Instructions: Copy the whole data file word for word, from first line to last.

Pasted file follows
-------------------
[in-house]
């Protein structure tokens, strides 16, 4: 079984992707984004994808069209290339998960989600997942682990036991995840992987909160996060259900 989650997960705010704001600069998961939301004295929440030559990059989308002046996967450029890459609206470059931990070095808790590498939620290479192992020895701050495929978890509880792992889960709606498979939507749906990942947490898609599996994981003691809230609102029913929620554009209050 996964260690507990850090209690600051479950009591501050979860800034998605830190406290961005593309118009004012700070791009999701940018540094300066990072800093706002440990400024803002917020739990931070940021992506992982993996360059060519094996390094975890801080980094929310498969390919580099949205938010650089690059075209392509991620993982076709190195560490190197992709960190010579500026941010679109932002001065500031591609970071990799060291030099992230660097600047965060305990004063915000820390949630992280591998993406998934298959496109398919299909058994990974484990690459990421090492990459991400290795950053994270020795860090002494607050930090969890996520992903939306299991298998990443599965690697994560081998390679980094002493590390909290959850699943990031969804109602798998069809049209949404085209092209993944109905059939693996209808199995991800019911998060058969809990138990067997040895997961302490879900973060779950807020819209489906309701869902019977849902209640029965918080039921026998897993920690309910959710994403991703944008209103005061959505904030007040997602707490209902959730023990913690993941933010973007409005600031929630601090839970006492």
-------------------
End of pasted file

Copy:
[in-house]
């Protein structure tokens, strides 16, 4: 079984992707984004994808069209290339998960989600997942682990036991995840992987909160996060259900 989650997960705010704001600069998961939301004295929440030559990059989308002046996967450029890459609206470059931990070095808790590498939620290479192992020895701050495929978890509880792992889960709606498979939507749906990942947490898609599996994981003691809230609102029913929620554009209050 996964260690507990850090209690600051479950009591501050979860800034998605830190406290961005593309118009004012700070791009999701940018540094300066990072800093706002440990400024803002917020739990931070940021992506992982993996360059060519094996390094975890801080980094929310498969390919580099949205938010650089690059075209392509991620993982076709190195560490190197992709960190010579500026941010679109932002001065500031591609970071990799060291030099992230660097600047965060305990004063915000820390949630992280591998993406998934298959496109398919299909058994990974484990690459990421090492990459991400290795950053994270020795860090002494607050930090969890996520992903939306299991298998990443599965690697994560081998390679980094002493590390909290959850699943990031969804109602798998069809049209949404085209092209993944109905059939693996209808199995991800019911998060058969809990138990067997040895997961302490879900973060779950807020819209489906309701869902019977849902209640029965918080039921026998897993920690309910959710994403991703944008209103005061959505904030007040997602707490209902959730023990913690993941933010973007409005600031929630601090839970006492």